A correspondent writes: 'What, if any, is the difference between tolerance and toleration? As far as I know, tolerance is the commoner word. Are they synonymous?'
Tolerance is certainly the commoner word - try a Google search and you'll see it's about forty times as common. But that's not the issue. There are certainly meaning differences. Tolerance is the broader concept. It is used in a variety of settings, some quite specialized, especially in engineering (where people talk of tolerances, meaning a permitted deviation from a specified norm), biology (where it means the ability of an organism to withstand a particular environmental condition), and in medicine (where people talk of a tolerance for a certain drug, say). In its most general sense, it expresses a sympathetic willingness to accept views or behaviour other than one's own.
You also find tolerance quite often used as part of a compound expression, as in tolerance dose, tolerance level, and tolerance limit. A 2007 proposed addition to the OED notes tolerance zone - a designated area in which prostitution is tolerated by the local authority. That's a 20th-century usage.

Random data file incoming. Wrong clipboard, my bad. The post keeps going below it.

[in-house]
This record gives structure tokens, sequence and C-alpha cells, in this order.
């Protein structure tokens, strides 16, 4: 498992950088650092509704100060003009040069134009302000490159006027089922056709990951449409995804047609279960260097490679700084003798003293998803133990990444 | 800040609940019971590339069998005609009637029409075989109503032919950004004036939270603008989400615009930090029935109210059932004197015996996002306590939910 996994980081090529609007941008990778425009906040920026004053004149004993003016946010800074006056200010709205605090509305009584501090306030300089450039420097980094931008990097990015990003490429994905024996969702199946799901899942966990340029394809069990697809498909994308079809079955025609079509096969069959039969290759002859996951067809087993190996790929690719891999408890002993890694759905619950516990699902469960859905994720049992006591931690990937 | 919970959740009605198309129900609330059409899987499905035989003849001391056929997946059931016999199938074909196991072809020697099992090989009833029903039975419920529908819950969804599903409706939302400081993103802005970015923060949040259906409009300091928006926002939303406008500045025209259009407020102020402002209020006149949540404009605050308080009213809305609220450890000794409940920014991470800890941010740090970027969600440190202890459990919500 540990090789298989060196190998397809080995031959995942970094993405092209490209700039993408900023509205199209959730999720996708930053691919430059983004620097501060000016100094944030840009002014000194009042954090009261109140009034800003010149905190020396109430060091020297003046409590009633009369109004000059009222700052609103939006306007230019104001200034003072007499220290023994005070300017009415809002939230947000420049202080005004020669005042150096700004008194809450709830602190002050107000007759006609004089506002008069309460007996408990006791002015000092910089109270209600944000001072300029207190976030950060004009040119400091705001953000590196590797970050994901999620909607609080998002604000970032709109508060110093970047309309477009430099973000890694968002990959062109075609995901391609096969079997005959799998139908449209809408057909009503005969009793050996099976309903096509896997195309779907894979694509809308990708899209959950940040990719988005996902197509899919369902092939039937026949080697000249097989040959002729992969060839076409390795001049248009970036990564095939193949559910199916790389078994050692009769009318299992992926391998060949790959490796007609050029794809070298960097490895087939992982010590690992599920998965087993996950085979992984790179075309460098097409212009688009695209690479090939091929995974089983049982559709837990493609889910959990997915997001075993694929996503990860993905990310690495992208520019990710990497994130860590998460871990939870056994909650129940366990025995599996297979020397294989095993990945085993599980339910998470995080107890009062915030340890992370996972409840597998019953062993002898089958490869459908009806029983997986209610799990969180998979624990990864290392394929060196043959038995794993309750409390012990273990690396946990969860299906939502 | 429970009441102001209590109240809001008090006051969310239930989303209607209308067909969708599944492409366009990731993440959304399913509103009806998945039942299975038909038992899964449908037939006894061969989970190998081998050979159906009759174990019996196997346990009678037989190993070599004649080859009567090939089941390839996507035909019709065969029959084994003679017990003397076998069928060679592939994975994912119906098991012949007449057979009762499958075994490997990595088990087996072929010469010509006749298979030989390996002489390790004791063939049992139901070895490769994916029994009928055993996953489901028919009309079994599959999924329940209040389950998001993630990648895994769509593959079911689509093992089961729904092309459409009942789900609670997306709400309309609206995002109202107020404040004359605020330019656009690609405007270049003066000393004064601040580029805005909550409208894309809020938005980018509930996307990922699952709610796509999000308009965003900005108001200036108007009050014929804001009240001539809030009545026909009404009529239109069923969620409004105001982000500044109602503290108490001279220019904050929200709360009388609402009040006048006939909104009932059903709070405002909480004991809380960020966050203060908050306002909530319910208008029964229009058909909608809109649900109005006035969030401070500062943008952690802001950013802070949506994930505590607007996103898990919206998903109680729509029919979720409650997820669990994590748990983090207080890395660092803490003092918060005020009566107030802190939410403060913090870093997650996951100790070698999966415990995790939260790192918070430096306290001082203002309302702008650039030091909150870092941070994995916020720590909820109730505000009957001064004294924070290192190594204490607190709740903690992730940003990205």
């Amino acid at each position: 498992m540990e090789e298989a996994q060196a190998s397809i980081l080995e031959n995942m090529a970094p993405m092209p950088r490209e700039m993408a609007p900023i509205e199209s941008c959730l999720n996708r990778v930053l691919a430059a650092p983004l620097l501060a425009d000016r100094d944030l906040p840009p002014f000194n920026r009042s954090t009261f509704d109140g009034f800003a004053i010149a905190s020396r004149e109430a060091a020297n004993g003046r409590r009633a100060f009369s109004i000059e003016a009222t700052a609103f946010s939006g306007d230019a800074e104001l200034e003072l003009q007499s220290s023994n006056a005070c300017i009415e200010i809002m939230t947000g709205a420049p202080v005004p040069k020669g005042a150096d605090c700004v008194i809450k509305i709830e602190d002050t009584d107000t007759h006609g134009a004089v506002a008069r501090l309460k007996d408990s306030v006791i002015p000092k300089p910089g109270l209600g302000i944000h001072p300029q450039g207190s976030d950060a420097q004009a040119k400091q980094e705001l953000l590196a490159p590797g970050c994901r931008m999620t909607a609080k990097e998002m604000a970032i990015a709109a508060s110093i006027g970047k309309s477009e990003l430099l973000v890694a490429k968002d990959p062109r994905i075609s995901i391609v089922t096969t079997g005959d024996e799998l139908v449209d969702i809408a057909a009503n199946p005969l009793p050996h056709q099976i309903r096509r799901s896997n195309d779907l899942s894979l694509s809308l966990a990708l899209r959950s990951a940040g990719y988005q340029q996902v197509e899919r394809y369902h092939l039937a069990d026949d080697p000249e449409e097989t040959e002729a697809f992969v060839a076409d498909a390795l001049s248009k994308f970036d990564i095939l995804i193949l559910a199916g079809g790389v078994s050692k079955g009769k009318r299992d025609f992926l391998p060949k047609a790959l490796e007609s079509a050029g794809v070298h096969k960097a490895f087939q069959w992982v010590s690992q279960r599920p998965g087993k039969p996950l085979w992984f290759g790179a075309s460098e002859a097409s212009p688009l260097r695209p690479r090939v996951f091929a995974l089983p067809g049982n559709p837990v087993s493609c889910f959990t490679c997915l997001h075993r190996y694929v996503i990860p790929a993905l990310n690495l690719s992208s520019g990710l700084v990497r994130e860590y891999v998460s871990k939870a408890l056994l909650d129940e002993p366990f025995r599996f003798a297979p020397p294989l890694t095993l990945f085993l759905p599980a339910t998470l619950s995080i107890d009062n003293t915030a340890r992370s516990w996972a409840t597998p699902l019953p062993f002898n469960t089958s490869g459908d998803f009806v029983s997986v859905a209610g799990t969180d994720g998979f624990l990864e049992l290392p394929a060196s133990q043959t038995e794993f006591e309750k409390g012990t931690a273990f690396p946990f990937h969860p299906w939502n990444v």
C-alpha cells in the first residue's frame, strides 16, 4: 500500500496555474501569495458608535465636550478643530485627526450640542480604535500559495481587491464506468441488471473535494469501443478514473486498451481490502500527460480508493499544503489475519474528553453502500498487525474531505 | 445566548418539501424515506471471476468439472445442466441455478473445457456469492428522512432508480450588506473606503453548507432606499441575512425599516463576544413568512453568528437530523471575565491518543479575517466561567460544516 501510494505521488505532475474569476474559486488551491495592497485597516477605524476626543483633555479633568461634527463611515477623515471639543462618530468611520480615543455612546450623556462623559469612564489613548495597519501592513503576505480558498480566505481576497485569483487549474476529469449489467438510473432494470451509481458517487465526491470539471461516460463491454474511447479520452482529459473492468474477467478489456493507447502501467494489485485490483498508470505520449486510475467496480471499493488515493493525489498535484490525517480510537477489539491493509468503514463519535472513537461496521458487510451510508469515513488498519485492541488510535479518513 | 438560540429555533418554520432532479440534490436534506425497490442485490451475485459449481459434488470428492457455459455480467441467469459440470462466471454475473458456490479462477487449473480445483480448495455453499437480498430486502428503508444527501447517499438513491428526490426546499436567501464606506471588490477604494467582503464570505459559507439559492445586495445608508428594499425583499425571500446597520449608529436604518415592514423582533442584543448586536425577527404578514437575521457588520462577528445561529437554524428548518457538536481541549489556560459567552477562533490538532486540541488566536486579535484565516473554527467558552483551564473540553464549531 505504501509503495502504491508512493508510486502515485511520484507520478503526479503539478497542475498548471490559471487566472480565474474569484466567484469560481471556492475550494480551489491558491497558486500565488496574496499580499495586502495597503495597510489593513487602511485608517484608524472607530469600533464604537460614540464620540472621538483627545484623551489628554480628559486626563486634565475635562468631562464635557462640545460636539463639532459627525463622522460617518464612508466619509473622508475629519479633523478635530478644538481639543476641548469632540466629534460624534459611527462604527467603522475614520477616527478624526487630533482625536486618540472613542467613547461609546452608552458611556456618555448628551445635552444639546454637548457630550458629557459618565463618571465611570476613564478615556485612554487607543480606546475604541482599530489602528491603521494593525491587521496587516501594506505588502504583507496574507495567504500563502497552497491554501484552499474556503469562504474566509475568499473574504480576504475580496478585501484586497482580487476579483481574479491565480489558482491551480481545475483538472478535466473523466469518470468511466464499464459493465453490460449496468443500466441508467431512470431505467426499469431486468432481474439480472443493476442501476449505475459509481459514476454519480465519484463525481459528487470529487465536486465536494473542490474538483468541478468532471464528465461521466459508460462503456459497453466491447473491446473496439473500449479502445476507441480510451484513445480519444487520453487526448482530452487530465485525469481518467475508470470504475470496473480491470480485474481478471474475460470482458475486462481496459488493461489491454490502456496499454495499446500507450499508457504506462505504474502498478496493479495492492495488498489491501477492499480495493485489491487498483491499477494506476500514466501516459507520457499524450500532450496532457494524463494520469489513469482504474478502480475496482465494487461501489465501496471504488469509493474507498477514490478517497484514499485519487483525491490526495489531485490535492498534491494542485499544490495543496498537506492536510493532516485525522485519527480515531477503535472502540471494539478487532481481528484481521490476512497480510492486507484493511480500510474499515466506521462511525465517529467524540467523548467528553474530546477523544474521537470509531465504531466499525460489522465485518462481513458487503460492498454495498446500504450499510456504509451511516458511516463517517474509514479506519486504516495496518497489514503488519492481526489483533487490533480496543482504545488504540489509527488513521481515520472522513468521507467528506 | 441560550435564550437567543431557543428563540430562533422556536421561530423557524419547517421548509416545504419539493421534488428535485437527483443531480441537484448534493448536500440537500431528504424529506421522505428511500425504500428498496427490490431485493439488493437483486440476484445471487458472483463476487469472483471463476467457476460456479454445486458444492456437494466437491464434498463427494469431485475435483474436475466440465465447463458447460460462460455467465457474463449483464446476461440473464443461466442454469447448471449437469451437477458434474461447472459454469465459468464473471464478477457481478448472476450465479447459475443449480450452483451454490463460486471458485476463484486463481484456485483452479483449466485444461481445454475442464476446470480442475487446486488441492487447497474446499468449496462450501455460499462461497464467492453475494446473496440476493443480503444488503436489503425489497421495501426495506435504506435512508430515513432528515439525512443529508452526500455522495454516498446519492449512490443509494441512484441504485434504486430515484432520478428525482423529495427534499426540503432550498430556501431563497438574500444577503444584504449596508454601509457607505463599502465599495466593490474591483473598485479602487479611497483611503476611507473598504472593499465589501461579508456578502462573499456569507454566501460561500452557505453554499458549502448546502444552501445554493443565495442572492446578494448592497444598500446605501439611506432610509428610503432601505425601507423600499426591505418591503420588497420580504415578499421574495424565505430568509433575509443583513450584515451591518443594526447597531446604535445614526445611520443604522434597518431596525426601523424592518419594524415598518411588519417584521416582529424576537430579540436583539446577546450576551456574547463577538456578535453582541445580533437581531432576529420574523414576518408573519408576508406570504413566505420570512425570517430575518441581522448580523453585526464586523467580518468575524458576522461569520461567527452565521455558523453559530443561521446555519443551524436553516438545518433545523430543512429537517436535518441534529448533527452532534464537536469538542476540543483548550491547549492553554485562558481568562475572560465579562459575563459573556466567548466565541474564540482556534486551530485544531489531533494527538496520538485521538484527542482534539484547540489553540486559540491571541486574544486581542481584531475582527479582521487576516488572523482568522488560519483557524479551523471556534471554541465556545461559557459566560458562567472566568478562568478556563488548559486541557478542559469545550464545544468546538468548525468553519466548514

Toleration is usually used when someone wants to talk about a specific instance of tolerance - a particular act of allowing something. In history, there are some famous cases of this kind, as reflected in such government names as Act of Toleration and Toleration Bill. It also has a much stronger suggestion of limits, and sometimes even a sense of reluctance. Tolerance has more positive connotations (a desire to accept) than toleration, which can mean 'we have to put up with this'. Compare the phrase religious tolerance with religious toleration. The country which practises the former is more likely to be enthusiastically supporting religious diversity than the latter.
During the history of these two words, there have certainly been occasions when their meanings have overlapped. But they seem to be pretty distinct today. Note that both have the same opposite: intolerance. There is no intoleration.